It is impossible to tell 100 years of history in a few articles, hence an all year celebration where we will be sharing the historical account of Fort Hare with the public, decade by decade, dating back to the days of the mere “native college” that Fort Hare was established to be.
Through the years – from the association with the University of South Africa and subsequent autonomy, through to the appointment of Professor Sibusiso Bhengu as the first black vice-chancellor – so much has happened that underpins our history. It is highly significant to see what has become of the Fort Hare alumni.
To think that the great Sobukwe, such a towering figure in Pan Africanist politics and the revered Mandela, a world icon and the first president of a democratic South Africa, both crossed swords with the Fort Hare authorities is simply staggering as a historical mission accomplished.
It is crucial to underscore that Fort Hare like the rest of the apartheid education machinery was established to subdue the progress of the African, not to enhance it. But the resistance, especially that led by student activists through various generations, resulted in an enormous contribution in bringing down, not just the ill-conceived administration of the time but the apartheid state in its entirety.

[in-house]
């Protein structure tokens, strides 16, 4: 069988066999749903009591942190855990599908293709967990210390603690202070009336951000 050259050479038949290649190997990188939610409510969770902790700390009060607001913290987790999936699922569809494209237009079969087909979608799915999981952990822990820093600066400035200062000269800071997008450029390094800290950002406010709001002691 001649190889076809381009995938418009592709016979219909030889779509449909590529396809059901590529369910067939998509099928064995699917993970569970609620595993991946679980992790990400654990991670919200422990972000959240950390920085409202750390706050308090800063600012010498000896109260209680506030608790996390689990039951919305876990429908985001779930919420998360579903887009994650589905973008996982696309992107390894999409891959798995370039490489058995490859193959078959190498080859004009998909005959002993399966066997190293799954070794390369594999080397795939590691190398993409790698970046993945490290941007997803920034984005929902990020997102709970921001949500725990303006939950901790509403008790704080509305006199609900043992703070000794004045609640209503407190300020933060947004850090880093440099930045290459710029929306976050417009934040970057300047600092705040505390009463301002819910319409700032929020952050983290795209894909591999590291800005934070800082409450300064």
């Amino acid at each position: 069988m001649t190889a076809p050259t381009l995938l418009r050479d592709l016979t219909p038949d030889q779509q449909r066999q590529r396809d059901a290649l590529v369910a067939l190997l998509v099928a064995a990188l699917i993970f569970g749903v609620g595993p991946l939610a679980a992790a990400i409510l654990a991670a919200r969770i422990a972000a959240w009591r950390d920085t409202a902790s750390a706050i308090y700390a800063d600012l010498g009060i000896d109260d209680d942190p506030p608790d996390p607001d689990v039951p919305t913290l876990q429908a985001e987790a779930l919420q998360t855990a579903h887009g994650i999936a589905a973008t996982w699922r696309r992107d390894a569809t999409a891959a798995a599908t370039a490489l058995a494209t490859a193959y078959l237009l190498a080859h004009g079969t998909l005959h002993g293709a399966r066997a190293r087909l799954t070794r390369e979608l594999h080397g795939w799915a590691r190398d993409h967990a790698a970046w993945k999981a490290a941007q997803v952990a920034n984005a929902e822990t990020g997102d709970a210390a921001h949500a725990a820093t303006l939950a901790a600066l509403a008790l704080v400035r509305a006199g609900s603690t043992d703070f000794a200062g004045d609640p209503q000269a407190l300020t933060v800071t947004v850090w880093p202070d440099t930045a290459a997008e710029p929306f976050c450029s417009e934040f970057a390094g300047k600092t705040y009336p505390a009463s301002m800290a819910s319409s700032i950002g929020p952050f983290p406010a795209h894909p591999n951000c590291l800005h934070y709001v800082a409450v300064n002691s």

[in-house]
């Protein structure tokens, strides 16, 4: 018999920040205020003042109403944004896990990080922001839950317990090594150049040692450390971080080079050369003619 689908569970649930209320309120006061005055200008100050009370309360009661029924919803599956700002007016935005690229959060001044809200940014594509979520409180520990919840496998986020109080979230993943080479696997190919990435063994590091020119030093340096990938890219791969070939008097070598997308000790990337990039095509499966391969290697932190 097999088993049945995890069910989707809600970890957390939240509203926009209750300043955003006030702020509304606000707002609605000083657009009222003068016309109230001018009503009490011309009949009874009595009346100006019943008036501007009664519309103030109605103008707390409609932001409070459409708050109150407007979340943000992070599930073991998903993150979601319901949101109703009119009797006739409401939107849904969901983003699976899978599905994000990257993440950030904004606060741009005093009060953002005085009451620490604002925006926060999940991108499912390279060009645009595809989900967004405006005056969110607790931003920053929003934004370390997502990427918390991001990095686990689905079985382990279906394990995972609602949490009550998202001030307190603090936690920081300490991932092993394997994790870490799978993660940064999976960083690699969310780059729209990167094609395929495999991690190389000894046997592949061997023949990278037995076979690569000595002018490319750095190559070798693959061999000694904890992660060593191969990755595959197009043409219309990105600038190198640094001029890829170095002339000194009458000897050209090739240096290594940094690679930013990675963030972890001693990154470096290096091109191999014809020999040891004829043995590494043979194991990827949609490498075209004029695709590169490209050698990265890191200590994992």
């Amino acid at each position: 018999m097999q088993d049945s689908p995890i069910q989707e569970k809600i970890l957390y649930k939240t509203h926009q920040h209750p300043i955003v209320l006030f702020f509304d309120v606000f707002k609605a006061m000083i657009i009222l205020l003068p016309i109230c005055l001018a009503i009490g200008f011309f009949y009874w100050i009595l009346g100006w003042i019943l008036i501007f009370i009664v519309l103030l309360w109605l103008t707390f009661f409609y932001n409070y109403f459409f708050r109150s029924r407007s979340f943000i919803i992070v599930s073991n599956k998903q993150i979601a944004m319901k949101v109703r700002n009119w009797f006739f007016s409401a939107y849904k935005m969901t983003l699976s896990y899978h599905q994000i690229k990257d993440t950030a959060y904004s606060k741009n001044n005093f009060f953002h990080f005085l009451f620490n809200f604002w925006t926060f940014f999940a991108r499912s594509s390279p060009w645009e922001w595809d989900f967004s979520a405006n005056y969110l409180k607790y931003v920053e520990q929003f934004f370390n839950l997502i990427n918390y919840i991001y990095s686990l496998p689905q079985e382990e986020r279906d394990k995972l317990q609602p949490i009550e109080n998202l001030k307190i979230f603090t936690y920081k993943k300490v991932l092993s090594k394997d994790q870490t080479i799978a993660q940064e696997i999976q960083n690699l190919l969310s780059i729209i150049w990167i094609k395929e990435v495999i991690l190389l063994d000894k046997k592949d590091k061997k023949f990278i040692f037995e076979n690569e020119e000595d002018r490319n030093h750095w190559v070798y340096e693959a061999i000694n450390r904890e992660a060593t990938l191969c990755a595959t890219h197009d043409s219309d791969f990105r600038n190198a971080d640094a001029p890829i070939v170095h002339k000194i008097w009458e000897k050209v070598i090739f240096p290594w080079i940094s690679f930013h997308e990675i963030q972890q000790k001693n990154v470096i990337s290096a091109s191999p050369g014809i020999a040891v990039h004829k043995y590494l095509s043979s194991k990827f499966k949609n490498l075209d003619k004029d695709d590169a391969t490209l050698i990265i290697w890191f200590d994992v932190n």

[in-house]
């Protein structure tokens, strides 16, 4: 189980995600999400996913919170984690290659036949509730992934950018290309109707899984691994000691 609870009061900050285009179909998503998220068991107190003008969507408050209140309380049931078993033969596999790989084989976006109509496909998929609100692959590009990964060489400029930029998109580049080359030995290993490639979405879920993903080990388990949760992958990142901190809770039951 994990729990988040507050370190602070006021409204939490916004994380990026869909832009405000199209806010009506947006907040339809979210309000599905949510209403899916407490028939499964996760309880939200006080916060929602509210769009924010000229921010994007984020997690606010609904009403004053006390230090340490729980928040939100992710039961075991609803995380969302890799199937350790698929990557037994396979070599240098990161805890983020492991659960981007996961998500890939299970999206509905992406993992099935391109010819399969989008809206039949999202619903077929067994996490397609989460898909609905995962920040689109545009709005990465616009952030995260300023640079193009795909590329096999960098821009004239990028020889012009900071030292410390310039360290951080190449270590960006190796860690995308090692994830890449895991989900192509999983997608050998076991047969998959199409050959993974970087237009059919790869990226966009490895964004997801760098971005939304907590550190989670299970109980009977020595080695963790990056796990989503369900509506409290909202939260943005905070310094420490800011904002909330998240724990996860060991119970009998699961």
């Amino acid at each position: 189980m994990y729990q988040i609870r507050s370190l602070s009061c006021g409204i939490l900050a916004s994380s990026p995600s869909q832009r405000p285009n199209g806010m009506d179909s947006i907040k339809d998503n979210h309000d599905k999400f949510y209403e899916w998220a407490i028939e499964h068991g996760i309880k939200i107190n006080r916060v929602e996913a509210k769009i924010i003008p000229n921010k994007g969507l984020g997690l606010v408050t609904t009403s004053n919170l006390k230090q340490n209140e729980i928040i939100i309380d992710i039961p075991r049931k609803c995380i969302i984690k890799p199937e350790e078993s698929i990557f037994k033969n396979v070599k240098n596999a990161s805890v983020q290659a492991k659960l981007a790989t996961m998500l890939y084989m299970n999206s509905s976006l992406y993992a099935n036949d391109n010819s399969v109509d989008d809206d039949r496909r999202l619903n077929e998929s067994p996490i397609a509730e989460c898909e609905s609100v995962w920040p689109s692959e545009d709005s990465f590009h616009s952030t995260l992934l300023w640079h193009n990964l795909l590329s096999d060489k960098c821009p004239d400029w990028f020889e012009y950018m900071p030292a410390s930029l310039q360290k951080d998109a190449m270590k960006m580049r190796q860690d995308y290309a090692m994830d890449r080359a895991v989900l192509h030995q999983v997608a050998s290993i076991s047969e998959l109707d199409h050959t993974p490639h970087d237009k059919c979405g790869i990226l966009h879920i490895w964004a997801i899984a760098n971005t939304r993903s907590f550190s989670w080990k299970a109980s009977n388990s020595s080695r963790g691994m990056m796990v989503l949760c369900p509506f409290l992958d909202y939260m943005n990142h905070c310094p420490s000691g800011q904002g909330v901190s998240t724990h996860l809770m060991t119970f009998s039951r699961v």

Fort Hare’s historical trajectory over the last 100 years is therefore intertwined with the struggle for liberation in South Africa. Its history also resonates with the history of other historically black institutions where questions of their legitimacy were often raised as the backbone of activism throughout the years.
On the higher education front, Fort Hare is justly proud to boast of its association with prominent academics such as professors Barney Pityana, Loyiso Nongxa, Mandla Makhanya, Mahlo Mokgalong and Thoko Mayekiso, all of whom have accorded themselves well in the higher education sector, shaping the kind of education that leaders who walked this road previously would have desired for future generations.
With the challenges that continue to plague education today we hope a reflection of the journey we have traversed as an higher education institution will help enrich the dialogue about the solution necessary to take the provision of education to a higher level.
In a year where free education will be topical, the understanding of the historical roots of institutions such as Fort Hare may just create the kind of consciousness about education that is needed to encourage both those who need to make the resources available for education to be effective and our young people who had given up hope of advancement in higher learning.
This will be the best tribute we can make to those who have walked such an illustrious journey to create the education institution of reference that Fort Hare has become over the last 100 years.
Dr Mvuyo Tom is vice-chancellor of UFH. See more on the centenary celebrations on or follow Fort Hare on twitter @ufh1916. Join the conversation on #UFH100yrs and #UFHfeb8